i2k Military Inflatables Case Study

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THE SITUATION

The U.S. Armed Force is constantly looking for new ways to train their operatives in the detection of enemy vehicles and aircraft. One technique that they use is Synthetic Aperture Radar (SAR), to detect such assets, since it can be used from various angles and event with cloud cover. 

FACING UP TO THE CHALLENGE

One of the biggest challenges of training U.S. servicemen to detect these assets, is because we don’t typically have foreign assets to train with, such as BMP tanks, Pantsirs, and other Russian and Chinese vehicles and aircraft.

One of the other challenges of creating realistic decoys and targets to train with, is that they are often too large, cumbersome, heavy, difficult to transport and store, and are very expensive. Although decoys can be constructed using truck chassis or Humvees which are plentiful, they are typically not very realistic looking and cost a lot to build. 

THE SOLUTION

While searching for solutions, i2k Military Inflatables has been the choice for the U.S. ARMY, Marines, Air Force as well as our friendly allies such as the UAE, Japan and Israel. I2K Military Inflatables supplies the most realistic, lightweight, easy to transport, cost-effective inflatable decoys & targets, that encompass a thermal signature, as well as IR and SAR enabled to look “real” from the air.  

Lockheed Martin

Security concerns across the global landscape reinforce the need for continuous awareness of one’s environment. A capability that can provide intelligence imagery anytime, in any type of weather, is critical to enhancing situational awareness and gaining a tactical edge. That capability is Synthetic Aperture Radar, or SAR.

Unlike electro-optical imaging systems, SAR is an active system with its own microwave illuminator. Its microwave operating frequencies are chosen so that the radar imaging is unaffected by weather or light. As such, SAR is the only imaging system that can generate high resolution imagery, anytime – even in inclement weather or darkness.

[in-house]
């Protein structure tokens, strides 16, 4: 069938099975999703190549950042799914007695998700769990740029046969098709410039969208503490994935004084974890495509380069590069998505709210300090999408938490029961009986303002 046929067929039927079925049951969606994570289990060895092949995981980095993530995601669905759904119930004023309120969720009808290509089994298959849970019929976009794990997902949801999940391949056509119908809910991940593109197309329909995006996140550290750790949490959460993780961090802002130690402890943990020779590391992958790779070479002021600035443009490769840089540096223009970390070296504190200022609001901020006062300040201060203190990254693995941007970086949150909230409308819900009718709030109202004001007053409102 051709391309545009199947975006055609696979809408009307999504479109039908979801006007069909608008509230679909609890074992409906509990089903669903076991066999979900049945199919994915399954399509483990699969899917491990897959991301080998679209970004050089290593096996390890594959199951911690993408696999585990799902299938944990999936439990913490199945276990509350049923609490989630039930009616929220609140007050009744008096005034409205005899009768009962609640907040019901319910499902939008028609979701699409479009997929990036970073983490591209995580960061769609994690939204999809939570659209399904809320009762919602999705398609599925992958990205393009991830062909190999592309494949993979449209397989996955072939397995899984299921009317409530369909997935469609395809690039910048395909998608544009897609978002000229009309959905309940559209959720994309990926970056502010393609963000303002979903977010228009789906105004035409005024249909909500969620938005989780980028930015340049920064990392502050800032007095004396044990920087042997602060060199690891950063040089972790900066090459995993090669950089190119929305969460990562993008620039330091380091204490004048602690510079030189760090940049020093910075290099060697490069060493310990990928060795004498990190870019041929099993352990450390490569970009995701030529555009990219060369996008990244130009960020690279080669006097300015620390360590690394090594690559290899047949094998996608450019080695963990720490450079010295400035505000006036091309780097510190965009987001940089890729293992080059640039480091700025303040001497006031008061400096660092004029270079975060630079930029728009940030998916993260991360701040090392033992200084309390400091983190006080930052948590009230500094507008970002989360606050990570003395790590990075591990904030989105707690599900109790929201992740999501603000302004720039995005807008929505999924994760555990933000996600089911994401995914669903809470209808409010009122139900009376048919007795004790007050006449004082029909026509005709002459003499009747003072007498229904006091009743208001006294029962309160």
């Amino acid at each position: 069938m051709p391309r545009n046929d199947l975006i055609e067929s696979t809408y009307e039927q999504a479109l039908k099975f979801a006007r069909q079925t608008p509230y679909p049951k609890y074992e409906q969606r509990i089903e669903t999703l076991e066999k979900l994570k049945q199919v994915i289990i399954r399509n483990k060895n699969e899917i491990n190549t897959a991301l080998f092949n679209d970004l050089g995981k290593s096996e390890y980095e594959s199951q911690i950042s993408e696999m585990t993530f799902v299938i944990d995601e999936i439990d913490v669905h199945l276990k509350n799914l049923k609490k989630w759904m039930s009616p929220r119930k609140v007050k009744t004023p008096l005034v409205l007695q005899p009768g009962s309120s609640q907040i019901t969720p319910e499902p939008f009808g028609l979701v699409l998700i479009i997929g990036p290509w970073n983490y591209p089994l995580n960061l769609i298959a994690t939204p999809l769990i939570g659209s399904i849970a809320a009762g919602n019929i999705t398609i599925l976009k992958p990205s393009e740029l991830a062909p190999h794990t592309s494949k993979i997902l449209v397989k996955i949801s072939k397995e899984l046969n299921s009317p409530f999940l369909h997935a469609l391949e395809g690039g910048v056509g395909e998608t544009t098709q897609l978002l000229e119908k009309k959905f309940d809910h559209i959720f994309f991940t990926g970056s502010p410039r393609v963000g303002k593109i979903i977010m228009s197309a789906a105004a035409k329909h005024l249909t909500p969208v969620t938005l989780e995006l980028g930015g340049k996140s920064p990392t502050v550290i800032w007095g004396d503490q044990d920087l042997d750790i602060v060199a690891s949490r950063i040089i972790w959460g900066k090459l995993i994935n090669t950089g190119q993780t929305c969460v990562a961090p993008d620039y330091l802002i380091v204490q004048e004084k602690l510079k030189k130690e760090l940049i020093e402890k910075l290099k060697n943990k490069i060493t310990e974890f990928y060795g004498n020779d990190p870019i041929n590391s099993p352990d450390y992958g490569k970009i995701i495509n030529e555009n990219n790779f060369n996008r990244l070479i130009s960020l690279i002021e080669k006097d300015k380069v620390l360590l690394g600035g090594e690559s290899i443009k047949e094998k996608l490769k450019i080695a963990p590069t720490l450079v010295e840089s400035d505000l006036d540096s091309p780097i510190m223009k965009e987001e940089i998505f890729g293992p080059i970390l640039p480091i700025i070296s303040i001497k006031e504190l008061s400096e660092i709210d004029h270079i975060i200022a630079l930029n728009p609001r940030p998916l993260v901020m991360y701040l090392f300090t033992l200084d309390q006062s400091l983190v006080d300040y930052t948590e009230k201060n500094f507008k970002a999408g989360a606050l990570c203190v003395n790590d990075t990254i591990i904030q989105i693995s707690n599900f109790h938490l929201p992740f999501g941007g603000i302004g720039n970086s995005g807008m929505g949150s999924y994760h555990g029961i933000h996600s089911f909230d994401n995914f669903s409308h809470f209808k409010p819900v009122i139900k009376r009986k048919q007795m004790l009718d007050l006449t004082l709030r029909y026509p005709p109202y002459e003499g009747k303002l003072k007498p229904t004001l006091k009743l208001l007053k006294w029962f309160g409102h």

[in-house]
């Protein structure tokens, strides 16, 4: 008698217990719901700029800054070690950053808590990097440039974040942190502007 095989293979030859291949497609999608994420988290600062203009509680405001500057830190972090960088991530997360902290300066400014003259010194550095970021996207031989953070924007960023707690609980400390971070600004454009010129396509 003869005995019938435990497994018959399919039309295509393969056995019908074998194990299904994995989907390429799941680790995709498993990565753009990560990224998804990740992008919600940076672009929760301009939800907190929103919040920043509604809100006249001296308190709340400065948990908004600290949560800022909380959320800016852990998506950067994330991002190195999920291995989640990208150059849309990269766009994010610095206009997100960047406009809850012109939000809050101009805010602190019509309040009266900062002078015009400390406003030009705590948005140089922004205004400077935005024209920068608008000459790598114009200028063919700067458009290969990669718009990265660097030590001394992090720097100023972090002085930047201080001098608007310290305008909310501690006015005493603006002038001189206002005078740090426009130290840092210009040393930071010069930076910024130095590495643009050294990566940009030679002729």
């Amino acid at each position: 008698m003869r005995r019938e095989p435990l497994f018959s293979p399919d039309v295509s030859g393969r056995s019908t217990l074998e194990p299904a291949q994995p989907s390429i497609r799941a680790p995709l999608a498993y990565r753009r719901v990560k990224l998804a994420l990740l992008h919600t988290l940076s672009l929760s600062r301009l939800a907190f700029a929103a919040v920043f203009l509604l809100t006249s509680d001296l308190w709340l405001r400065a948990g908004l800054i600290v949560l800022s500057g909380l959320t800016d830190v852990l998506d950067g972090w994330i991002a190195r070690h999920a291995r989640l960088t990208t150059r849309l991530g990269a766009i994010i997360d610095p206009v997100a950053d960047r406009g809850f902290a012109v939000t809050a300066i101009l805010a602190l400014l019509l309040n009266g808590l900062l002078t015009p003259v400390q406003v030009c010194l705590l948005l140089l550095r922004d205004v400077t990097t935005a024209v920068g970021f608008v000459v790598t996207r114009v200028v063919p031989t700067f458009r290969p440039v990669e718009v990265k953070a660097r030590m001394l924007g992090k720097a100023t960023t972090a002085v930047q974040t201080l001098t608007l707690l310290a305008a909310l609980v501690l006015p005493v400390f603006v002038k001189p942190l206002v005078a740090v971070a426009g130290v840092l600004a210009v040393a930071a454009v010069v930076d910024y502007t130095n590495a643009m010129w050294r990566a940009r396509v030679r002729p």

Lockheed Martin developed the first operational SAR system in the early 1950s. This discovery forged a new era in aerial reconnaissance. SAR has revolutionized reconnaissance by peering through clouds and darkness to create photo-quality images. Subsequent demands for increased resolution and smaller-sized components led to quantum leaps in the development of new technologies.

Lockheed martin has since adapted SAR to meet the requirements for a multitude of military, government and civilian mission needs. Demands for increased resolution and smaller components have led to quantum leaps in the development of new SAR technologies, including foliage penetration, dual band (UHF/VHF) sensors, and ground moving target indication capabilities.

SAR images are so amazingly clear and crisp that SAR has been for a diverse range of military and science applications. This includes earth resources monitoring, agricultural and land use, ocean spill monitoring, polar ice assessment, intelligence acquisition, battlefield reconnaissance and weapon delivery.

Today, Lockheed Martin continues its pursuit toward the development of next generation radar technologies.

Source: https://www.lockheedmartin.com/en-us/products/synthetic-aperture-radar.html

 

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Synthetic Aperture Radar (SAR) or SAR Journal is an industry trade journal which tracks the worldwide SAR industry. We offer news, education, and insights to the SAR industry. We are operated, moderated and maintained by members of the SAR community.This profile is run by multiple moderators who all represent the SyntheticApertureRadar.com If you would like to submit news or have questions about a post please email us here: SyntheticApertureRadarmag@gmail.com and someone will get back to you.